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Eskom looks to Mozambique for power

Published Jun 18, 2023


SOUTH Africa’s electricity grid received slight relief this week after the Minister of Electricity, Kgosientso Ramokgopa, announced that the country had secured 1000 megawatts of electricity from Mozambique.

Ramokgopa told the media that the country would receive 600MW in the next six months and 1000MW in the long term through Mozambique’s Cahora Bassa hydroelectric power plant.

Eskom’s crisis, which led to the creation of Ramokgopa’s cabinet post, has been a thorn in South Africa’s economy and development.

Plans and short-term solutions continue to be used to stave off a feared total grid collapse that could cause a blackout.

Through early June, the power utility has managed to reduce load shedding to rotations from the late afternoon in line with the maintenance of Eskom’s coal fleet and ensure the fragile grid sustains electricity output.

While the daily suspension may feel like a slight reprieve to some, energy expert Lungile Mashele said that this was due to Eskom’s preparations for a possible harsh winter and their aggressive maintenance plans, which she called standard engineering practice.

“From the beginning of the year, they increased on the maintenance side and are working aggressively towards ensuring that any unplanned outages are below a certain number,” Mashele said.

“Now that we’re in winter, it means that they have succeeded. But this also speaks to instability because occasionally, we will get 1000MW, then a day later, we only get 28000MW.”

Ramokgopa stressed earlier in the week that the country still faced a harsh winter even after Eskom’s generation capacity in its energy availability factor rose on June 2 by seven percentage points to 60%.

Energy expert Ruse Moleshe said that if Eskom’s efforts continued on this trend, their set targets could be met, along with assistance from neighbouring countries and the power pipeline from the private sector.

“Eskom is on the right track because they have met 60% of the energy availability factor. They are reducing the unplanned outages that were over 18000MW in the past to around 15000MW; that’s a good sign,” Moleshe said.

The assistance from Mozambique is one of the measures that Eskom and the Ministry of Electricity have looked into following advisory and model programmes from other countries that have created stable power grids.

Moleshe explained that many countries in Africa and globally will rely on their own internal capacity and imports from other countries. Examples given are Mozambique, Botswana, Lesotho, India, Sweden, Germany, and Poland.

“It’s a good thing that Mozambique will avail power to Eskom. Obviously, 1080 to 200 megawatts is an important contribution, but obviously it’s still not that significant given the gap that we have,” Moleshe said. “Any one megawatt is important for this system. However, the more significant capacity will come in six months. If Kusile comes back online with the three units that are expected in December, then if the 600 megawatts come in from Mozambique, that’s likely to have a good impact.”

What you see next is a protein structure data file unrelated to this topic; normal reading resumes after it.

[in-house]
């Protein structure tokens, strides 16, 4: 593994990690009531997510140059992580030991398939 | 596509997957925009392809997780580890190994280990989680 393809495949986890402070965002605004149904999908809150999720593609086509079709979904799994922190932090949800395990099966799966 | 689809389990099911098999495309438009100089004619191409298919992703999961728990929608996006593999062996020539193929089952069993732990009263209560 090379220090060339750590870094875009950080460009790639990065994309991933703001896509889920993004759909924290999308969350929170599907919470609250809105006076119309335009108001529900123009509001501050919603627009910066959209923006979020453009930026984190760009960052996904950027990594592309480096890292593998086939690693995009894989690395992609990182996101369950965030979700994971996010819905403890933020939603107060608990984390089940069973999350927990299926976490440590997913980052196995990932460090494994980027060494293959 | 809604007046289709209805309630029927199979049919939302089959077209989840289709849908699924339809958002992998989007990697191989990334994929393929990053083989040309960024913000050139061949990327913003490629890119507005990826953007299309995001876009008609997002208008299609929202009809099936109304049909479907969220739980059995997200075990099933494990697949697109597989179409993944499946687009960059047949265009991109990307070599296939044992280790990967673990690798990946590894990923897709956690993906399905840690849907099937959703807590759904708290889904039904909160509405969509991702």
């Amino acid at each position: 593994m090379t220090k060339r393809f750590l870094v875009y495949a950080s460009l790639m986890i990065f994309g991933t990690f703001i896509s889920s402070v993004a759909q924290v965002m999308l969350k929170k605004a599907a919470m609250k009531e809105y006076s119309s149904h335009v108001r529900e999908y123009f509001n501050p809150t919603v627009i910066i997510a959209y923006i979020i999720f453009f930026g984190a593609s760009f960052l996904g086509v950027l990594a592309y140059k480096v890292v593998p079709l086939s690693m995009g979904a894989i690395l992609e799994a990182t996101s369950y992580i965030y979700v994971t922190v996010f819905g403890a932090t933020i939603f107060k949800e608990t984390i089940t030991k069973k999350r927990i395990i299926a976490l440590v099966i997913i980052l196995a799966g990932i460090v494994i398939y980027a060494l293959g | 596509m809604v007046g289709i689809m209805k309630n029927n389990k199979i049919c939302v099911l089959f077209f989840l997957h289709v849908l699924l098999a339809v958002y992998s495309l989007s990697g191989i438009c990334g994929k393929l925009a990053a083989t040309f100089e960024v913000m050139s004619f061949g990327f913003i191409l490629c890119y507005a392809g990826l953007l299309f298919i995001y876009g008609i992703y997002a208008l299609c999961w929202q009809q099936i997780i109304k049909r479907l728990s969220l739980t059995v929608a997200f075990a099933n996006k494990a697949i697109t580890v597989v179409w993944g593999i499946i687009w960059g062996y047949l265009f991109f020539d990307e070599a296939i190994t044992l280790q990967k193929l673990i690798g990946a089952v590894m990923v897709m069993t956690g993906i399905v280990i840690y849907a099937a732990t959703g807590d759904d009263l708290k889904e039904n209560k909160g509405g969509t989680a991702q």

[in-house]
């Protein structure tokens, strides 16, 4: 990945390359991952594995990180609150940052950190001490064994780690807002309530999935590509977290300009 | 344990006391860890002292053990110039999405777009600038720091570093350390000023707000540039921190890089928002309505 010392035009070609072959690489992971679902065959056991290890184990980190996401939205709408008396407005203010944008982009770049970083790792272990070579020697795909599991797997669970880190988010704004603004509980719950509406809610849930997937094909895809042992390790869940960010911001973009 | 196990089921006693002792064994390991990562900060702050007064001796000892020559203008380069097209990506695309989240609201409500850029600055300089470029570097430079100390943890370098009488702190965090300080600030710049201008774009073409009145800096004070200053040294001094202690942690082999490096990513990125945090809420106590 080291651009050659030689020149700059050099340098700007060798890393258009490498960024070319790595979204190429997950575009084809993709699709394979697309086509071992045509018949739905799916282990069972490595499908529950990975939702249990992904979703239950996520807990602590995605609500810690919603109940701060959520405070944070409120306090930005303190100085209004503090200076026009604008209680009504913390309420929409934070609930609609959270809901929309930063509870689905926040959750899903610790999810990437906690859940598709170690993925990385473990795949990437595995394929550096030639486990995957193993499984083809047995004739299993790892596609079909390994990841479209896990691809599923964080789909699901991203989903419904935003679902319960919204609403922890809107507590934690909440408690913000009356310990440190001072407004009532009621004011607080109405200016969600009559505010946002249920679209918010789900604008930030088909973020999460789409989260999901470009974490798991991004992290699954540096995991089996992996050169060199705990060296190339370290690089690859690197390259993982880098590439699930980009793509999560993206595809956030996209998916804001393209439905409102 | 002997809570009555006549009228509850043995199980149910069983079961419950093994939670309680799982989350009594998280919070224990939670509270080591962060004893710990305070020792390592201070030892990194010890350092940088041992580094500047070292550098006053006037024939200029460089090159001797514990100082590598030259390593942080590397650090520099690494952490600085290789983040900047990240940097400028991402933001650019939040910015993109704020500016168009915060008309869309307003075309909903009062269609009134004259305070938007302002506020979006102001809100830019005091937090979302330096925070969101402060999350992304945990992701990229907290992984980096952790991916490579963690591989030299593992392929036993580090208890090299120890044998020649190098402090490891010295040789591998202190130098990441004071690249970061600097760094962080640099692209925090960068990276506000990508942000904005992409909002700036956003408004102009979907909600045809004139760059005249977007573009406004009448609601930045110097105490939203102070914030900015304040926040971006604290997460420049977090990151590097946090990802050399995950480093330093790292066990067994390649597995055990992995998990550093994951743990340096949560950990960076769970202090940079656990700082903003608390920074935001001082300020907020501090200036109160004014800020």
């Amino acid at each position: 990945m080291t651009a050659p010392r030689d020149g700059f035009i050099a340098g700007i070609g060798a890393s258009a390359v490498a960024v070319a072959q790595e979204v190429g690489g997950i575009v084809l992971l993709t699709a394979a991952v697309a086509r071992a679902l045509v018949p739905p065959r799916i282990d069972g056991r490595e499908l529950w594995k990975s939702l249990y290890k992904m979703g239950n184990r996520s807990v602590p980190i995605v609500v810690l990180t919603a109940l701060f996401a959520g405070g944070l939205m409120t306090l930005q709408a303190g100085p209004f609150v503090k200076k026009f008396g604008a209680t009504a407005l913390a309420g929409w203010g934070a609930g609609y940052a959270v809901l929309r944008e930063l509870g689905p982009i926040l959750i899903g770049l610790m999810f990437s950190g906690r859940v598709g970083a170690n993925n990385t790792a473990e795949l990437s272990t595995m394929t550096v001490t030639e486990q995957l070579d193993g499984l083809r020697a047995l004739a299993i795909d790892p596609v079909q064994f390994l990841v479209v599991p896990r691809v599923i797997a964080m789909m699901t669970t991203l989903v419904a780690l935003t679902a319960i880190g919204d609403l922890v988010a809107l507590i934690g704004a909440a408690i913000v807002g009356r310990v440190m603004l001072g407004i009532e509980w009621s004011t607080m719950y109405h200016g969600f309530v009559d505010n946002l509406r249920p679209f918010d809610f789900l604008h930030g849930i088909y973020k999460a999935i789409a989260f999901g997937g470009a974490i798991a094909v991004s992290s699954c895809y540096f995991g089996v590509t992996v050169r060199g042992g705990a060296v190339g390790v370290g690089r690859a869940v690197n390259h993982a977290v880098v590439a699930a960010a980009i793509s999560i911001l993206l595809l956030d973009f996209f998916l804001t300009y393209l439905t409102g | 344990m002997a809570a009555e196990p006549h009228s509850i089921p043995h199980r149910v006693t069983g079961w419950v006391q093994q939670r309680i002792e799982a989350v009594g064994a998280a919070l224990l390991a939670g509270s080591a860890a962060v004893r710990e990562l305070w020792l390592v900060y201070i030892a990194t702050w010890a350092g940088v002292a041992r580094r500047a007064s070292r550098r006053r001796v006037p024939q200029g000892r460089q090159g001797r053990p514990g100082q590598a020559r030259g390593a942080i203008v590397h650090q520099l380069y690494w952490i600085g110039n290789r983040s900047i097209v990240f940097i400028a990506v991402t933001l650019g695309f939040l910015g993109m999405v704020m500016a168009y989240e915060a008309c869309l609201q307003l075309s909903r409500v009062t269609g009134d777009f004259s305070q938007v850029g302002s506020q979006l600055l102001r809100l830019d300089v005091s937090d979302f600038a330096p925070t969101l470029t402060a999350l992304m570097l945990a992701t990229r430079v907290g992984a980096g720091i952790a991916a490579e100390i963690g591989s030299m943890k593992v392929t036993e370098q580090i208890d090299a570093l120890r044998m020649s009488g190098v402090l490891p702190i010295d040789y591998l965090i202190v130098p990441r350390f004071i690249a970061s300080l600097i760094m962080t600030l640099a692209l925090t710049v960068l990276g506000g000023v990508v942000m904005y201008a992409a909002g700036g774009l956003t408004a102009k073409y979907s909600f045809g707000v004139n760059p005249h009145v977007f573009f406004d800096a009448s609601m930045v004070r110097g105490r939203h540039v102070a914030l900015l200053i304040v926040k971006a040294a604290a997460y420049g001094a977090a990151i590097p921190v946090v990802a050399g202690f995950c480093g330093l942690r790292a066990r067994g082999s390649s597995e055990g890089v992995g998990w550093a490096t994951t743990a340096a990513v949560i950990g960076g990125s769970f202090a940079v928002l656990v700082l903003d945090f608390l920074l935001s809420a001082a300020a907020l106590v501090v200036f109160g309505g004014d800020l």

Mashele said that despite the government’s efforts to reduce grid dependency by South Africans by turning to renewable energy (like solar) to alleviate the demand for electricity, more technology must be developed to store and convert collected solar power for evenings and weekends.

Mashele called for more technology feeds into the increased need for investment in renewable energy sources to reduce reliance on fossil fuels and ensure a sustainable energy future for South Africa.

“It will not help as everybody does solar. It means that during the day, what happens now (that) we have more than enough capacity, but in the evening, we have no solution.

“They will simply reduce the demand during the day, which is what we have left in any case, but in the evening, all of that has to come back again. And Eskom doesn’t have that capacity,” Mashele said.

She said the adoption of energy-efficient practises through planned and legal means by all stakeholders, would ease the transition in terms of building a more resilient and sustainable energy system that meets the needs of all South Africans.

Mashele emphasised the importance of taking into account Eskom and the electricity minister’s plans for plant decommissioning in accordance with the Just Energy Transition. She predicted that the visible signs of a permanent end to load shedding would only appear by 2025.

“At the same time, one has to take into account that during this period Eskom has to decommission some of the plants as well, and this is where the minister was basically saying that they need to delay that. Which is all fine and well, but what’s the long-term plan?” she asked.

“It may seem very little to see 80MW here, 100MW there, but it all adds (up) eventually. I think there just needs to be a more concerted effort to get in additional capacity.”